Posted May 7 2012 7:08AM
NEW YORK -- When you slice your hand by hitting a fire extinguisher in fit of post-game frustration, it's kind of hard to make up for it.
You can tweet your apologies to your fans and teammates. You can stand in front of the media and try to explain that it's something that happens all the time. You can downplay the injury as much as you want.
But the only way to make up for it is to deliver a victory to a franchise, an arena, and a fan base that's desperate for a win after 13 straight playoff losses spanning 11-plus years.
Amar'e Stoudemire did just that on Sunday, helping the New York Knicks to an 89-87 victory over the Miami Heat in Game 4 of their first round series, which now heads back to Miami for Game 5 on Wednesday (7 p.m. ET, TNT).
It wasn't quite a Willis Reed moment. It was Game 4 the first round, not Game 7 of The Finals. The victory didn't bring a championship, but rather delay an inevitable and early playoff exit. That Madison Square Garden tunnel that Reed emerged from is gone, and there were some boos from the crowd when Stoudemire was introduced last among the Knicks' starters.
No, when the injury is self-inflicted and the team is on the brink of getting swept for the second straight year, the stage isn't exactly set for a Reed-like level of inspiration. But Stoudemire, playing with a padded brace on his hand, certainly gave the Knicks more production than Reed did 42 years ago.
He didn't just show up, go through the motions and play tentative, as some may have expected. He didn't willingly take a back seat to Carmelo Anthony like he did earlier in the series. Instead, he actually gave the Knicks a better performance than he did in either of the two games before his hand injury.
"He surprised me," Tyson Chandler said afterward. "I didn't think he was going [to play]. He played and he made a huge impact on the game."
Stoudemire played with energy and drive, recording just his second double-double since March 20. He -- get ready for it -- attacked the glass, grabbing five offensive rebounds that resulted in five extra points for the Knicks. When both teams were struggling from the perimeter, Stoudemire was in the paint, mixing it up and keeping his team in the game.
Anthony was the Knicks' star on Sunday, scoring 41 points on 15-for-29 shooting. But this series doesn't go back to Miami if he didn't get some help. And Stoudemire was the only other Knick in double figures in what was an ugly game through three quarters. He finished with 20 points and 10 rebounds, shooting 8-for-13 from the field.
This was the kind of game we expected out of this series. A grinder that turned into a thriller, with the stars doing what they do down the stretch. Stoudemire played his part, with five of his 20 points coming in the fourth quarter.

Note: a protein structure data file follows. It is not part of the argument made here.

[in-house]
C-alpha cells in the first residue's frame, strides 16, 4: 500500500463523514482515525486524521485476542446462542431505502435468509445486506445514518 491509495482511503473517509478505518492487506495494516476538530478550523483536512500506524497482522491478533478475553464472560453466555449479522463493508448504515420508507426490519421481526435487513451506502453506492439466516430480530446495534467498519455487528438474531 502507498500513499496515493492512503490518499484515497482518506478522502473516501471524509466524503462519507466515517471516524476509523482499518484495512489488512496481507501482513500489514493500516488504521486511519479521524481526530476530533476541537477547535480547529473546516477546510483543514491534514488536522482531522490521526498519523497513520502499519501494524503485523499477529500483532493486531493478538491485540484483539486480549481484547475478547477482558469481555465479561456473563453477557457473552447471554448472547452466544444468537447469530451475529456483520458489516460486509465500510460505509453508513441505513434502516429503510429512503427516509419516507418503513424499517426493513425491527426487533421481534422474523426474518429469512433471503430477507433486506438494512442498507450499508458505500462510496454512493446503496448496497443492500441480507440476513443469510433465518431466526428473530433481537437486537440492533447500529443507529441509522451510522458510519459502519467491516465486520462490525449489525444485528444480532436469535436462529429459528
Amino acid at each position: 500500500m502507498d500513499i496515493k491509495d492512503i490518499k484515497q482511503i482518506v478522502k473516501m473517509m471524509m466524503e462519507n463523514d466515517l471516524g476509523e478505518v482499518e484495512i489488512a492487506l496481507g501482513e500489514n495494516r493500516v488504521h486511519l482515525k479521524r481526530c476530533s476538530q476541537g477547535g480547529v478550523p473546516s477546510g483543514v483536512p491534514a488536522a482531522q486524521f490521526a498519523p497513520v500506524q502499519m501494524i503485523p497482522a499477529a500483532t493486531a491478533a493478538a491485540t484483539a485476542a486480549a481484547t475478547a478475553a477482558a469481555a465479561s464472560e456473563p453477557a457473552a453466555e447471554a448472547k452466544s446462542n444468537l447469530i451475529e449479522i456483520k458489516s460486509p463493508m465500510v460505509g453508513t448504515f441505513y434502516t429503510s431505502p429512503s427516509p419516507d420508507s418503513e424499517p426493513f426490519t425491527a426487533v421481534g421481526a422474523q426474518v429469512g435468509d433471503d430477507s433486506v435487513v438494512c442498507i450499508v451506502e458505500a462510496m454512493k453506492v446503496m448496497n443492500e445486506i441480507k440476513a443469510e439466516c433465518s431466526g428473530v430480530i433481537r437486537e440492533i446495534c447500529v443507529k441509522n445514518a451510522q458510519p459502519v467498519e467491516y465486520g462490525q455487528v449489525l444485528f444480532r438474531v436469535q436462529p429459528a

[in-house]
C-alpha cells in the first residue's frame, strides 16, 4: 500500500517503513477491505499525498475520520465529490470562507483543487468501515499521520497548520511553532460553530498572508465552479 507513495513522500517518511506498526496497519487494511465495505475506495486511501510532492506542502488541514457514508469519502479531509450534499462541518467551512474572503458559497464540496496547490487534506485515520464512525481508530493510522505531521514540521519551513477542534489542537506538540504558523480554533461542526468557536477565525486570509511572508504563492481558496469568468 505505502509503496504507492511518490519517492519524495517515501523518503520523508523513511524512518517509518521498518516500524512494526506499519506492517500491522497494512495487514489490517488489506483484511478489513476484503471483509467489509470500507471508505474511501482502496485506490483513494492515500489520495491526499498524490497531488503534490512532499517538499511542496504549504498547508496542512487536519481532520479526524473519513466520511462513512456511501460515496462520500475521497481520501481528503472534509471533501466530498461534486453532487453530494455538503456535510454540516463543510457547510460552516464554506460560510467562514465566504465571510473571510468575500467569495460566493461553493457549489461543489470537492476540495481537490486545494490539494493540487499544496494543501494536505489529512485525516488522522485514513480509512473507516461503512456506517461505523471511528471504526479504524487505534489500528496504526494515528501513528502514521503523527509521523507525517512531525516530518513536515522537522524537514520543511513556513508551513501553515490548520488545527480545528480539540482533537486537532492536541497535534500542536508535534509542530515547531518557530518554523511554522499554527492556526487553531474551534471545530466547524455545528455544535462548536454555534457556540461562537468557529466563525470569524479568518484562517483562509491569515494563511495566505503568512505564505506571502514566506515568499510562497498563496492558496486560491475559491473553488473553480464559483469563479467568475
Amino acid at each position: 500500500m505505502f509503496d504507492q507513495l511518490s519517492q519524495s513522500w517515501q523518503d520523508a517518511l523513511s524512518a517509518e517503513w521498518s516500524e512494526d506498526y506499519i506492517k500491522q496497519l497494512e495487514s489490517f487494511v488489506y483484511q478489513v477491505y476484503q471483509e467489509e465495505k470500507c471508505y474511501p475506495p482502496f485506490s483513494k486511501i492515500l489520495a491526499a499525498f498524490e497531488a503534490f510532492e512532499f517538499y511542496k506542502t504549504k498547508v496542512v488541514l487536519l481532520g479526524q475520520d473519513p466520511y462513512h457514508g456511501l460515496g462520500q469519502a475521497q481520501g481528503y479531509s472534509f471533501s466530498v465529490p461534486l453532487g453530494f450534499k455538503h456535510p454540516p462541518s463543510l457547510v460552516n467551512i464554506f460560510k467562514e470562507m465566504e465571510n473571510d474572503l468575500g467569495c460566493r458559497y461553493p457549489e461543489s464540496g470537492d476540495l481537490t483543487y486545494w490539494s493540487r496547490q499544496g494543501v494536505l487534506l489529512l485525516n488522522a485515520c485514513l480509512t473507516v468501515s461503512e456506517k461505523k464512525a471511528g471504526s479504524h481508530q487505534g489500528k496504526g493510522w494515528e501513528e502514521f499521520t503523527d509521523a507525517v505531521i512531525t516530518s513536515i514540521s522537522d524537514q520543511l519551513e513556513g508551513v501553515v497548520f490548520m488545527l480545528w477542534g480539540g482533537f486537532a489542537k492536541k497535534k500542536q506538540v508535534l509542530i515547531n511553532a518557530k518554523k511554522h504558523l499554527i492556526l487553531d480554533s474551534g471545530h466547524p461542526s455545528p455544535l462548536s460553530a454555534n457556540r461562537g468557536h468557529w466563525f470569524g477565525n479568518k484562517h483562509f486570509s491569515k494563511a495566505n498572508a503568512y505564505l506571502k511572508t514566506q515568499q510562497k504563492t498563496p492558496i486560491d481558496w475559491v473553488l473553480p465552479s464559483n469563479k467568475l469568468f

His injury clearly affected him. He turned the ball over four times, twice getting stripped after an offensive rebound. He had a hard time controlling his dribble when he used his left hand. But after two days of practice, Stoudemire was able to compensate well enough.
"Right from the start, he rebounded the ball and made plays on the catch, on the run and finishing at the rim," Knicks coach Mike Woodson said, "which was a bit surprising, because you just didn't know what he could bring based on the injury that he has."
Ironically and just as the Heat drew it up, it ended up being Stoudemire between Dwyane Wade and the basket on the final possession. And with some help from Landry Fields, Stoudemire got the stop.
"It makes me feel better that we won," Stoudemire said about his performance. "I wanted to play as hard as I could and try to help us get the win."
Stoudemire made a mistake on Monday. And if his season came to an end with the smash of some glass, an entirely different story would be written. If he was ineffective in a series-ending loss on Sunday, he'd be more tabloid fodder.
Sure, if he hadn't hit a fire extinguisher at AmericanAirlines Arena, Stoudemire would have been available for Game 3. And he could have helped the Knicks score more than 70 points in a game that put them on the brink of elimination with a record-breaking defeat.
But the Knicks were never going to win this series. All they really needed was one win to end the streak, quiet the critics, and give their fans something positive to remember about the 2012 playoffs.
Now, that they've got it, Knicks fans can look back at the glass smash as more of a footnote than a headline. And we can all give Stoudemire credit for playing through pain and refusing to end his season on the sidelines, as a spectator in a suit and a sling.
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